European Commission - Press release
Brussels, 25 January 2016
Asylum seekers and other migrants are arriving in Europe and encountering rapidly changing border controls as they seek transit through Europe. The EU has begun implementing its “hotspot” approach for new arrival registration in Italy and Greece, while efforts to increase reception and temporary shelter capacity in Balkan states continue. This is a snapshot of the situation based on available data as of December 14, 2015.
European Commission - Press release
Brussels, 30 November 2015
The European Agenda on Migration adopted by the Commission in May 2015 set out the need for a comprehensive approach to migration management. Since then, a number of measures have been introduced – including the adoption of two emergency schemes to relocate 160,000 people in clear need of international protection from the Member States most affected to other EU Member States, and the endorsement of the Commission Action Plan on Return.
What is the European Agenda on Migration and what is its state of play?
Tackling migration is one of the ten political priorities of this Commission. The European Agenda on Migration develops the political guidelines of President Juncker into tailored initiatives aimed at managing migration better in all its aspects. The Agenda, adopted on 13 May 2015 put forward concrete actions to respond to the immediate crisis and save lives at sea, and proposed structural responses for the medium and long term.
Foreign Minister Keit Pentus-Rosimannus said that Estonia will help to alleviate the situation of the people affected by the earthquake in Nepal with 50 000 euros through the World Health Organization (WHO).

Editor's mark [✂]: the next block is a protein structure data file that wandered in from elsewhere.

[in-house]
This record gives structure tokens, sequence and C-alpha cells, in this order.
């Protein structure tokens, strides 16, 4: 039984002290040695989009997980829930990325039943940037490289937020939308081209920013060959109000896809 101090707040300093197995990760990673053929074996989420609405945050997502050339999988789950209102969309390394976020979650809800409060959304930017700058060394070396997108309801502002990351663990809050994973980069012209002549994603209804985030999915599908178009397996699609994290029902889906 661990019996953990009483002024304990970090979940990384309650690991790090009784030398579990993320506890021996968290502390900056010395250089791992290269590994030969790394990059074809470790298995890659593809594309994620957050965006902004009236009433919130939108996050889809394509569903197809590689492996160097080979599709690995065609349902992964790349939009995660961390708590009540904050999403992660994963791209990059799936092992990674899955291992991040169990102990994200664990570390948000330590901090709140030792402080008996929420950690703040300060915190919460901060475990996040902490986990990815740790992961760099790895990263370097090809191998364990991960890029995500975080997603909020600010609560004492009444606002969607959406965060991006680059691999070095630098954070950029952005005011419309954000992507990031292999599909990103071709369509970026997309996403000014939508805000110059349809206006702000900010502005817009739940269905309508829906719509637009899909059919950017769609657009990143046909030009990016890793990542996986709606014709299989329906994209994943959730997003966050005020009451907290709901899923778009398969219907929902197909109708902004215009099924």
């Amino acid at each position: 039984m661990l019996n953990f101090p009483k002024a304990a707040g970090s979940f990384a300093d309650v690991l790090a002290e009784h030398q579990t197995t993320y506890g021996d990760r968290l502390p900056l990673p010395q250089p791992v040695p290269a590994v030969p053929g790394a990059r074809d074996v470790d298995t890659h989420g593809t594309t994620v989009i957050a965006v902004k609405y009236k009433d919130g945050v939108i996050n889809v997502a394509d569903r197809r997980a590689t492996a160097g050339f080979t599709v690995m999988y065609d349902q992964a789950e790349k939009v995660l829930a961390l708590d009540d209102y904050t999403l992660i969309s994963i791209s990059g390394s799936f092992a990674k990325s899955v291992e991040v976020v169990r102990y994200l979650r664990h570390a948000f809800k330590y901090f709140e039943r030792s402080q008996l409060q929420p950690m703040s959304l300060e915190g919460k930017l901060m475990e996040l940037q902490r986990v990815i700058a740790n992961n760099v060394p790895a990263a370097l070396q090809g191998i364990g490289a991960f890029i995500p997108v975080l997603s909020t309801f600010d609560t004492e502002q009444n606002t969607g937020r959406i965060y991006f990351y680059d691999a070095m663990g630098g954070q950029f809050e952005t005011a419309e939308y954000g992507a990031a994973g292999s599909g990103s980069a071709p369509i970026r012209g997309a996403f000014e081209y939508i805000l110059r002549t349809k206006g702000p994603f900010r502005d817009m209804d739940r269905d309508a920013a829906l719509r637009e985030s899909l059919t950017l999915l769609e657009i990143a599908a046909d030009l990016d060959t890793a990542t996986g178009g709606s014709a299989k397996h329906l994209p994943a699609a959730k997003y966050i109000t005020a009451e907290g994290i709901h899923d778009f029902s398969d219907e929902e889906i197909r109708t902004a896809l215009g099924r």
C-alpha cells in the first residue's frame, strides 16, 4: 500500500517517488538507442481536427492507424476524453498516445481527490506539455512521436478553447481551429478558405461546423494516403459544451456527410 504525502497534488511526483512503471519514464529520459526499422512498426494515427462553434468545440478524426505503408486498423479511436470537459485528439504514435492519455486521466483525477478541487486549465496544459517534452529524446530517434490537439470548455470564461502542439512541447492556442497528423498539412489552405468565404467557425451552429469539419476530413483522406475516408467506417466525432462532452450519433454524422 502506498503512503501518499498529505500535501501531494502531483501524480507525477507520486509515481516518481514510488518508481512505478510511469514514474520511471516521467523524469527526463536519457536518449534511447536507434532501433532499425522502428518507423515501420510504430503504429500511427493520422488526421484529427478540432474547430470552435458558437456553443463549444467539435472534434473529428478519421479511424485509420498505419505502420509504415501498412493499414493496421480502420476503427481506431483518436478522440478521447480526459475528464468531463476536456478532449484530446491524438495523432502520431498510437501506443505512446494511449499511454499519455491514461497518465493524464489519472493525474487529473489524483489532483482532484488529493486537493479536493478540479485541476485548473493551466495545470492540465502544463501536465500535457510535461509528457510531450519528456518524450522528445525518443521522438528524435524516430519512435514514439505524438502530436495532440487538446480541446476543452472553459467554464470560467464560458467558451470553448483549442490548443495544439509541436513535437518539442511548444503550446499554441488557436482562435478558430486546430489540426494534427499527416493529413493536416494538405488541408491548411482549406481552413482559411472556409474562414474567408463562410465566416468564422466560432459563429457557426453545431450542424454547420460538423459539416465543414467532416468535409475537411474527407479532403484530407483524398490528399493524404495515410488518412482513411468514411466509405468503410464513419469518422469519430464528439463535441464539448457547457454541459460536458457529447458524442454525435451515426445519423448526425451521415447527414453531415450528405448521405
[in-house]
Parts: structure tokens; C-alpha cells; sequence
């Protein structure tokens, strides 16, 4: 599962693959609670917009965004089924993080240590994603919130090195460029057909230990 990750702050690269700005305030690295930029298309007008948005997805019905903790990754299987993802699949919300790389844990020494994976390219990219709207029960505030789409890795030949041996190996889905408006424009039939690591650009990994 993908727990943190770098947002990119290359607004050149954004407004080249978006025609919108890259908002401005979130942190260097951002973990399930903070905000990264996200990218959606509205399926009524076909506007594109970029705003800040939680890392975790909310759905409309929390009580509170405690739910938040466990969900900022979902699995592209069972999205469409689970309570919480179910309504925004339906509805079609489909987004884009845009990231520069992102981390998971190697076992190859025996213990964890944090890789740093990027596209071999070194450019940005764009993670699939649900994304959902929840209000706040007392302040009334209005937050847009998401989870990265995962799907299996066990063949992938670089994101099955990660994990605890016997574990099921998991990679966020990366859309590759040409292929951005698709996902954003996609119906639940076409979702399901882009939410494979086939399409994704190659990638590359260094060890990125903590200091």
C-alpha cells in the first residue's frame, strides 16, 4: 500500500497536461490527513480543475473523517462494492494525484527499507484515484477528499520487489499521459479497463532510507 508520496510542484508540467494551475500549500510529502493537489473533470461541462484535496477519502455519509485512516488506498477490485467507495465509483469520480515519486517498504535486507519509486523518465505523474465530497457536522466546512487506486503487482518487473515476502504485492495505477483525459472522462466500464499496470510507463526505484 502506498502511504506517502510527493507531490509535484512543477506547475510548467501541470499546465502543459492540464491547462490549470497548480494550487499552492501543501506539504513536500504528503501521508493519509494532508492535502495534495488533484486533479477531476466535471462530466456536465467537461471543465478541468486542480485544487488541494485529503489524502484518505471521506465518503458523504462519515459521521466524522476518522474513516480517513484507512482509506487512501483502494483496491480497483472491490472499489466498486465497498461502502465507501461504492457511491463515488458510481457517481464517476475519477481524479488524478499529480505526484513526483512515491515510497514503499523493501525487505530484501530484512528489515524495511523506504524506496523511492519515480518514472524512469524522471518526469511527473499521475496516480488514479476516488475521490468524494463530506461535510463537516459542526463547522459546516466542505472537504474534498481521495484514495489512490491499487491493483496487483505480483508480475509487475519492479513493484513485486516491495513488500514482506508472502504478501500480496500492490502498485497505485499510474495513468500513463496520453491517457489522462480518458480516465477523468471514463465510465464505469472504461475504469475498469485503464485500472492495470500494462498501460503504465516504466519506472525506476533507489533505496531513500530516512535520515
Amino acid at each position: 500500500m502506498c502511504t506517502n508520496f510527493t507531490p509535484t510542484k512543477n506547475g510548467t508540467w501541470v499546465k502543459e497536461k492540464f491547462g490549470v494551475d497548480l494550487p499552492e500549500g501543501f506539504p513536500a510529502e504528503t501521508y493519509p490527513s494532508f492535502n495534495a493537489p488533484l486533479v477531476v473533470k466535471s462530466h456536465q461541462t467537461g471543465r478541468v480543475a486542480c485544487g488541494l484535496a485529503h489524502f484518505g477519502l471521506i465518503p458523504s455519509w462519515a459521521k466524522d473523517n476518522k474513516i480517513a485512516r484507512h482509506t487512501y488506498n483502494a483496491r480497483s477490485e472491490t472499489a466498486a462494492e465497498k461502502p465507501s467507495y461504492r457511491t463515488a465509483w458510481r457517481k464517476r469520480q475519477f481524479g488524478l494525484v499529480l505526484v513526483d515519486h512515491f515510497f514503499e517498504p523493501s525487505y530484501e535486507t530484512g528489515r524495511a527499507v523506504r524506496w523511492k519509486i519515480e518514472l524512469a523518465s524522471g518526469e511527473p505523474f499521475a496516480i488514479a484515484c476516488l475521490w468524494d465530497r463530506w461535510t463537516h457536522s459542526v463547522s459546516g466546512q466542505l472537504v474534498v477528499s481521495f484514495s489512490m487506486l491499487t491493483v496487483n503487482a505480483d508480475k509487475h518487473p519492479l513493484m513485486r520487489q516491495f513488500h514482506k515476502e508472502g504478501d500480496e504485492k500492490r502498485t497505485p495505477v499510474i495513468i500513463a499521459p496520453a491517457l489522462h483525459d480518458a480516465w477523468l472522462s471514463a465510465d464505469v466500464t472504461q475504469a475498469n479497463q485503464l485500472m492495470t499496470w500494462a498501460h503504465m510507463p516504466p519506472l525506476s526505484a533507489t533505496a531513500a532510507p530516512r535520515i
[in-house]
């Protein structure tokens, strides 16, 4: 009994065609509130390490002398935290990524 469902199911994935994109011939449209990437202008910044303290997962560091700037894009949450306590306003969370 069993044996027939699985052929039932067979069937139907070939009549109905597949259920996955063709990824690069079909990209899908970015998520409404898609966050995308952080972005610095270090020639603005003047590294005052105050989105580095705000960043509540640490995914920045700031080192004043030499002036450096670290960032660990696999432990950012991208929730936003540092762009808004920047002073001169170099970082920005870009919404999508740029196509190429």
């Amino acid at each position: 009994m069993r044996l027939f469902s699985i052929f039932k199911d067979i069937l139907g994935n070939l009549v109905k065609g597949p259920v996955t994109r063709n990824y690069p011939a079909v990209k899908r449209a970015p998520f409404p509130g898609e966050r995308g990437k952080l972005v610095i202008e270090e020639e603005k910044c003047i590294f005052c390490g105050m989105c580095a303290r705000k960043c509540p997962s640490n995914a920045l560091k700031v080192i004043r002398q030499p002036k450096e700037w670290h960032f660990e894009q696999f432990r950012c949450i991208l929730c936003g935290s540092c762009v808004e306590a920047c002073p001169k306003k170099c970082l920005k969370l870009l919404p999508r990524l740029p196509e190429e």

Foreign Minister Keit Pentus-Rosimannus signed a directive confirming Estonia’s support for the alleviation of the situation of internally displaced persons in Ukraine with a total of 200 000 euros through the UN High Commissioner for Refugees (UNHCR) and the UN Children's Fund (UNICEF).
Foreign Minister Keit Pentus-Rosimannus signed a directive with which Estonia will allocate 50 000 euros to the UN children’s fund UNICEF to help the children and families of the island nation of Vanuatu following the devastating cyclone.
The Estonian Ministry of Foreign Affairs is supporting the organisations behind the “For Ukraine!” campaign: the NGO Ukrainian Cultural Centre, NGO Mondo and NGO Estonia Refugee Council with a total of 30 000 euros, providing each of the aforementioned NGOs with 10 000 euros each.
Ukraine - Conflict
Intensive attacks in the eastern Ukraine, including the deadly attacks in Mariupol have caused 5,000 casualties since the beginning of the conflict. Humanitarian needs are also increasing; over 900,000 IDPs and 600,000 refugees to neighbouring countries, mainly to Russia have been reported.
The UK has so far pledged £230 million to help the people of Sierra Leone defeat Ebola. This will build 6 treatment centres across the country, provide food and supplies for thousands of quarantined homes and already has provided over 750 operational beds to isolate and treat cases of Ebola.
As well as giving its own money, Britain has asked other countries across the world to join them in supporting Sierra Leone. So far Norway, Denmark, Cuba, Australia, New Zealand, South Korea and Canada have all agreed to provide health staff for Sierra Leone.